Your best tip or trick for managing everyday work and life. (Help us out, we need it.) “I’m actually really bad at this. I’m the type that crams and crams and crams until I crash into the wall and refuse to get up for a couple of weeks. Lately, though, I’ve been trying really hard to sleep the same amount of sleep — and a healthy amount! — every night. If I can’t, apps like Sleepytime really help me regulate how much rest I’m getting. I’m working on staying realistic with myself and not overburdening myself. Getting the same amount of sleep every night helps me schedule out my day and prioritize what I plan to get done.”
Mac, Windows or Linux? “I use both Mac and Windows. I adore my MacBook because it’s light, the updates don’t pull a “Windows 7 to Windows 8” on me, and it’s been doing exactly what I need it to do for at least three and a half years. My gorgeous PC does all the heavy-duty work for me, has more options to get things done, and has all of my games, video editing, and SolidWorks files. I’m looking forward to when we can develop a best of both worlds.”
Kirk, Picard, or Janeway? “Picard. I should be more of a Trekkie than I am, but my friend got me hooked on Next Generation, and Picard is someone whose moral standards I’ve used in my every day life.”
Transporter, Time Machine or Cloak of Invisibility? “Cloak of Invisibility. Bad hair day? Need to get somewhere? You’re covered.”
If someone gave me $1 million to launch a startup, I would … “Probably look into biotechnology! Biotech is something I would love to do when I grow older.”
I once waited in line for … “Three hours on the sidewalk outside of Benaroya Hall in Seattle to see Acquisitions Incorporated at PAX. Totally worth it, I’d do it again.”
Your role models: “Sally Ride, Beverly Crusher, Bill Nye, and my sophomore year pre-calculus teacher. Sally Ride showed that intelligence and perseverance outweighed gender status, and I think of her whenever I feel like I have to do “be one of the guys” in the science fields I’m in or even in my gaming spaces. Doctor Crusher, also an intelligent, courageous woman, has a huge heart to go with having a strong presence whether she’s assisting patients in sick bay or challenging opinions of even the bridge command. Bill Nye makes me smile from his bow ties and sharp wit. He convinced me early on that science is cool and that I should feel cool for it. My pre-calculus teacher (Hi, Mr. K!) taught me to always keep my head up and to not let anything – especially myself – bring me down, and that I could do anything if I had the attitude to succeed. ”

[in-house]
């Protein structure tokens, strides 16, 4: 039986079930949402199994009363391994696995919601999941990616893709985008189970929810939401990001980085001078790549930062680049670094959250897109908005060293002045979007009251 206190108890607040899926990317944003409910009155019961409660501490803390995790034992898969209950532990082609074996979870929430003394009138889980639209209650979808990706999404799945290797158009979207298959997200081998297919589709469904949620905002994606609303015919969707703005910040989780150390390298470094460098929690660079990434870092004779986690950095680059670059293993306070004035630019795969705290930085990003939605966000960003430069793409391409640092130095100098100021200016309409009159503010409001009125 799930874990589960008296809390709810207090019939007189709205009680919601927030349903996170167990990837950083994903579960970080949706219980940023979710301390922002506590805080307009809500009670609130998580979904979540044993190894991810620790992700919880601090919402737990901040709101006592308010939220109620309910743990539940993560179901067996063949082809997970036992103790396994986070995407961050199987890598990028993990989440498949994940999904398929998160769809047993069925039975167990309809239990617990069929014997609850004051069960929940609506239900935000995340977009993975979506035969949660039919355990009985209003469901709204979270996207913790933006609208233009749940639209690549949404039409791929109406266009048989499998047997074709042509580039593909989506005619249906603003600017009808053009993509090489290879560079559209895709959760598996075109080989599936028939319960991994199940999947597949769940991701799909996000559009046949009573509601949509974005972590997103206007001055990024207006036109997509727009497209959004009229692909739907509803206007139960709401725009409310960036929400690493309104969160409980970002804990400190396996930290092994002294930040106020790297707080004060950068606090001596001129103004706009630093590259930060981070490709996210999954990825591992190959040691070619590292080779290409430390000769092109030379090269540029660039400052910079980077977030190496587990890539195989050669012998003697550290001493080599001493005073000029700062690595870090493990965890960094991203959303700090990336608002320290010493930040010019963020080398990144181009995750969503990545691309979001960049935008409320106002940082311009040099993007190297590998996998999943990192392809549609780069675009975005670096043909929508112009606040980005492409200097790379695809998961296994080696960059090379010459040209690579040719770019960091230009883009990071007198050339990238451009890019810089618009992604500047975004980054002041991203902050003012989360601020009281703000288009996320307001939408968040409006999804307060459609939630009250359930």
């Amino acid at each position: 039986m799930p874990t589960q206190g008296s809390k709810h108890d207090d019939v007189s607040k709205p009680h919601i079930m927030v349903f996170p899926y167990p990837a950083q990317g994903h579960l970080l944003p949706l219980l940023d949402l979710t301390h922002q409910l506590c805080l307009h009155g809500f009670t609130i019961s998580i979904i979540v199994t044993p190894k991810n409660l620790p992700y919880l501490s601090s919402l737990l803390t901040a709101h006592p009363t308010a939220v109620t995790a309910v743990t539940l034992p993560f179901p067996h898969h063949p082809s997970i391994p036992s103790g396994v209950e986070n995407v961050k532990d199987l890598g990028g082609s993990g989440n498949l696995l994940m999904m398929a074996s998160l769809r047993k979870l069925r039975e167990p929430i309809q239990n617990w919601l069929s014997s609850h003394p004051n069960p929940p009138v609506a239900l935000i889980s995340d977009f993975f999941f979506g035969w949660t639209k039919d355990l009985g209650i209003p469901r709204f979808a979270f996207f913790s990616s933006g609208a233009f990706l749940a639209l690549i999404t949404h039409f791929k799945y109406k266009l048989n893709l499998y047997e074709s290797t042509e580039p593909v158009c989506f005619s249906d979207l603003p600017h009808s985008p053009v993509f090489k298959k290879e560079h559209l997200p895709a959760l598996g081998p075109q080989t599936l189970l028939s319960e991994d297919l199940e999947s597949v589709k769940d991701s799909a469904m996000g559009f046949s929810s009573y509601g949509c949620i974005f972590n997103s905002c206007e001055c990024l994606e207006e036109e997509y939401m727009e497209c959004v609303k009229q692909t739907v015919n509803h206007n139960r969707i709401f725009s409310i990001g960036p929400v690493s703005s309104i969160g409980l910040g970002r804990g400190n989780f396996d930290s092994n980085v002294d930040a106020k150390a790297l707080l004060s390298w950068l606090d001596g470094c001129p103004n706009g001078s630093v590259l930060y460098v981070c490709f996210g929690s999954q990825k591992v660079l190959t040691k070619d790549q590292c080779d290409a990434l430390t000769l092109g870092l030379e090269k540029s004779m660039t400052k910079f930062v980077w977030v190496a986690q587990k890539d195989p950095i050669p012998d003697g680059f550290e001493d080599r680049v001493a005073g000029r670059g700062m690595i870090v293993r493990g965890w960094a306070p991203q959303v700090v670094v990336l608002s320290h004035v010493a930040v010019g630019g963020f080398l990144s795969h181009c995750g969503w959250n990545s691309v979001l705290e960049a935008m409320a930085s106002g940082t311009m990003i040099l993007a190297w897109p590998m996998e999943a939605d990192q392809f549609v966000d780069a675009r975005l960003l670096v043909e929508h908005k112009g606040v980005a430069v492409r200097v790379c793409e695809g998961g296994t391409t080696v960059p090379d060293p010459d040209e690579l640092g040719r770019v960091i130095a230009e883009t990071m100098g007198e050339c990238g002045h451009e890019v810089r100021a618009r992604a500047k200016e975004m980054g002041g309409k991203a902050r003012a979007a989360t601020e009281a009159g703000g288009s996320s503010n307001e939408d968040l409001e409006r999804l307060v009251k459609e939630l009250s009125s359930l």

Greatest game in history: “How am I supposed to answer this?! Videogames-wise, I can’t even begin. There are too many that I just couldn’t exist without. My current favorite is Crypt of the NecroDancer, though. As for anything else, Dungeons & Dragons, hands down. That game has shaped society and changed it forever. it surely has impacted my life for the better – I started out as a lonely pre-teen looking for geek friends when I first started to play, and the people I’ve gotten to adventure with since then have become some of my closest friends. I also DM now and take pride in sharing the experience of living in a fantasy world with others.”
Best gadget ever: “Does my microscope count as a gadget? Her name is Charlotte and I bought her for my birthday last year. I love taking water samples or leaf cuttings and looking at them.”
First computer: “We had this sad, old monitor that weighed more than my backpack on finals week last year. It was big and ugly and we had dial-up until I was just barely old enough to remember what the noise sounded like. ”
Current phone: “iPhone 5. When I upgrade, I’m going Google Pixel. Sorry, whatever is going on with the 7 just won’t catch on, and I prefer my phones not blowing up.”
Favorite app: “I don’t have a whole lot of apps on my phone, but I’m not about to say that Slack is my favorite. I’ve been playing Viridi for the past few months – It’s a free plant-growing simulator from a company in Seattle. It’s really soothing in its soundtrack and visuals, so when I need a short break from life, it’s there in my pocket. (I named all my plants after characters from Macbeth.)”
Most important technology of 2016: “SpaceX’s Falcon 9. The financial and environmental benefits of spacecraft that can land like that would be unimaginably significant.”
Most important technology of 2018: “Long-distance VR-integrated remote control. Imagine participating in some sort of research without having to pay for your ticket to the lab.”
Final words of advice for your fellow geeks: “Don’t be afraid to be yourself!! Especially on the internet, there are people just like you sitting and waiting for people just like them (as in you!) to show themselves. Also, love each other. Geeks are a rare, incredibly special breed of human, and we all need to stick together, especially in times like these where some of us are really marginalized or face threats. Love each other to no ends, and be there for each other until time runs out.”
Website: Soultamer Gaming